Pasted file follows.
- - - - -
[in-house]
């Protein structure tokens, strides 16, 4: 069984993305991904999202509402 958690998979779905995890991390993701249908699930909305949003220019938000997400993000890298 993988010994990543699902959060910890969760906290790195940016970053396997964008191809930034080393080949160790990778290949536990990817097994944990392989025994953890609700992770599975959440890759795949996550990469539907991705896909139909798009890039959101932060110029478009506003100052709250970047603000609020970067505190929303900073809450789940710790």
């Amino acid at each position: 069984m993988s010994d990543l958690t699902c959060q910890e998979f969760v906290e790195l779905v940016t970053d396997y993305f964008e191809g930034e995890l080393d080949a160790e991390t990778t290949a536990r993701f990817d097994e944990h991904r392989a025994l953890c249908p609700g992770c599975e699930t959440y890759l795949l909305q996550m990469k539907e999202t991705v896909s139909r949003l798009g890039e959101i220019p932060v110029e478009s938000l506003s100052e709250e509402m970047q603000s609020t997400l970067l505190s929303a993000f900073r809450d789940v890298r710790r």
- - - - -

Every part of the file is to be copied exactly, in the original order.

[in-house]
């Protein structure tokens, strides 16, 4: 069984993305991904999202509402 958690998979779905995890991390993701249908699930909305949003220019938000997400993000890298 993988010994990543699902959060910890969760906290790195940016970053396997964008191809930034080393080949160790990778290949536990990817097994944990392989025994953890609700992770599975959440890759795949996550990469539907991705896909139909798009890039959101932060110029478009506003100052709250970047603000609020970067505190929303900073809450789940710790």
């Amino acid at each position: 069984m993988s010994d990543l958690t699902c959060q910890e998979f969760v906290e790195l779905v940016t970053d396997y993305f964008e191809g930034e995890l080393d080949a160790e991390t990778t290949a536990r993701f990817d097994e944990h991904r392989a025994l953890c249908p609700g992770c599975e699930t959440y890759l795949l909305q996550m990469k539907e999202t991705v896909s139909r949003l798009g890039e959101i220019p932060v110029e478009s938000l506003s100052e709250e509402m970047q603000s609020t997400l970067l505190s929303a993000f900073r809450d789940v890298r710790r």